BrainNet: A Multi-Person Brain-to-Brain Interface for Direct Collaboration Between Brains

Publication/Creation Date
September 28 2018
Andrea Stocco (creator)
Linxing Jiang (creator)
Darby M. Losey (creator)
Justin A. Abernethy (creator)
Chantel Prat (creator)
Rajesh Rao (creator)
Media Type
Journal Article
Persuasive Intent

We present BrainNet which, to our knowledge, is the first multi-person non-invasive direct brain-to-brain interface for collaborative problem solving. The interface combines electroencephalography (EEG) to record brain signals and transcranial magnetic stimulation (TMS) to deliver information noninvasively to the brain. The interface allows three human subjects to collaborate and solve a task using direct brain-to-brain communication. Two of the three subjects are "Senders" whose brain signals are decoded using real-time EEG data analysis to extract decisions about whether to rotate a block in a Tetris-like game before it is dropped to fill a line. The Senders' decisions are transmitted via the Internet to the brain of a third subject, the "Receiver," who cannot see the game screen. The decisions are delivered to the Receiver's brain via magnetic stimulation of the occipital cortex. The Receiver integrates the information received and makes a decision using an EEG interface about either turning the block or keeping it in the same position. A second round of the game gives the Senders one more chance to validate and provide feedback to the Receiver's action. We evaluated the performance of BrainNet in terms of (1) Group-level performance during the game; (2) True/False positive rates of subjects' decisions; (3) Mutual information between subjects. Five groups of three subjects successfully used BrainNet to perform the Tetris task, with an average accuracy of 0.813. Furthermore, by varying the information reliability of the Senders by artificially injecting noise into one Sender's signal, we found that Receivers are able to learn which Sender is more reliable based solely on the information transmitted to their brains. Our results raise the possibility of future brain-to-brain interfaces that enable cooperative problem solving by humans using a "social network" of connected brains.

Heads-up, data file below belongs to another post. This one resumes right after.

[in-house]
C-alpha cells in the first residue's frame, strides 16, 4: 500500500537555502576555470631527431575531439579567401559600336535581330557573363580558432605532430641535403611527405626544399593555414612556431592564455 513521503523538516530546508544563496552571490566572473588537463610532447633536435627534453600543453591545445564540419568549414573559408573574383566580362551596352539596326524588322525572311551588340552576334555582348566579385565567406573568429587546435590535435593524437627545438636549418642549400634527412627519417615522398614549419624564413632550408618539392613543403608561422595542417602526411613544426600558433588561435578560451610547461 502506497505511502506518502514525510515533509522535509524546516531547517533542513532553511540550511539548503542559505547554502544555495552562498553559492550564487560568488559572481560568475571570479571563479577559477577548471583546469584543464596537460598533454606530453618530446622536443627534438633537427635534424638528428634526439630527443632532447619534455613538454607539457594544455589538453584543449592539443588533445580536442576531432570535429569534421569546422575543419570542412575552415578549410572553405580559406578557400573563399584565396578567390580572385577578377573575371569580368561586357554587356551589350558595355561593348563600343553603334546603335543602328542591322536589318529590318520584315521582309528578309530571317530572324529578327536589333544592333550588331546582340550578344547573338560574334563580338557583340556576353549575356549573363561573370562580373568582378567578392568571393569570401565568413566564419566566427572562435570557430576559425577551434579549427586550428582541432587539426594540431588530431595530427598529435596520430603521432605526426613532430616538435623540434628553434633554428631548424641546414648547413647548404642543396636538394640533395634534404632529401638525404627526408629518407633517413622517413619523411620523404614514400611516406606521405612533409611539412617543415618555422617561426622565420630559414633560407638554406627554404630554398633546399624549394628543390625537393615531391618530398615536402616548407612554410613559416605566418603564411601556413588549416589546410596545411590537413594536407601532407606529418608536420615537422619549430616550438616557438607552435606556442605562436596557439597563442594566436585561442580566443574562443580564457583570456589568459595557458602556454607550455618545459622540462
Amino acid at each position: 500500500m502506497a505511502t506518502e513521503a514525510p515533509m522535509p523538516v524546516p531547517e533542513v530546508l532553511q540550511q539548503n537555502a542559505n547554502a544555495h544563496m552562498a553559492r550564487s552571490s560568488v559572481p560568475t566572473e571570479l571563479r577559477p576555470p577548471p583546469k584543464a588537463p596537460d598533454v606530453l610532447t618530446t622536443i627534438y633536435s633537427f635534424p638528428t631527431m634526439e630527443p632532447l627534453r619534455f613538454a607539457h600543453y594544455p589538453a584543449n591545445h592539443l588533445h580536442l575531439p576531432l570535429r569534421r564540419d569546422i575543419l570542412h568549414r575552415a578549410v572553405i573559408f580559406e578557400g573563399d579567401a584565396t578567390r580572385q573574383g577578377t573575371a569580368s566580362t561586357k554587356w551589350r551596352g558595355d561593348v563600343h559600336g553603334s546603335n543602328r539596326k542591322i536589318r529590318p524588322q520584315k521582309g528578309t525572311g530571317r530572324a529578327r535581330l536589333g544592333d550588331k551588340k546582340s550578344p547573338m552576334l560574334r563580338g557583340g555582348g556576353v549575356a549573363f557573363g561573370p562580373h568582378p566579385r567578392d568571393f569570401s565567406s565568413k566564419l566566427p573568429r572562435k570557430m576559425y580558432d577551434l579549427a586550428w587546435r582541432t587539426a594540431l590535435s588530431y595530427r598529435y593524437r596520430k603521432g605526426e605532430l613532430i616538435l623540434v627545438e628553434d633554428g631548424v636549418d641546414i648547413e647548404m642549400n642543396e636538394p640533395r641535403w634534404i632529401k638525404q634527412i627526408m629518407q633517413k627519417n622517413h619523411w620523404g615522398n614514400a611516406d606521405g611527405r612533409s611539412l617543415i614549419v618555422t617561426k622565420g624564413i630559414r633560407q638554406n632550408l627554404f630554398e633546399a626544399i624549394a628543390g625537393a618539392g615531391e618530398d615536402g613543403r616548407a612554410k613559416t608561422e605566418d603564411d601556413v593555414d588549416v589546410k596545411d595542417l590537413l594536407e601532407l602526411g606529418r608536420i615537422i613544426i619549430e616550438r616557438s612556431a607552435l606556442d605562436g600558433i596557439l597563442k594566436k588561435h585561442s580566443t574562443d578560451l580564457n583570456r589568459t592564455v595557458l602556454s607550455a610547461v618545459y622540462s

HCI Platform
Discursive Type
Location on Body
Head, Brain

Related Collections
Contemporary Telepathics
Date archived
October 5 2018
Last edited
November 22 2018
How to cite this entry
Andrea Stocco, Linxing Jiang, Darby M. Losey, Justin A. Abernethy, Chantel Prat, Rajesh Rao. (September 28 2018). "BrainNet: A Multi-Person Brain-to-Brain Interface for Direct Collaboration Between Brains". arXiv. Fabric of Digital Life.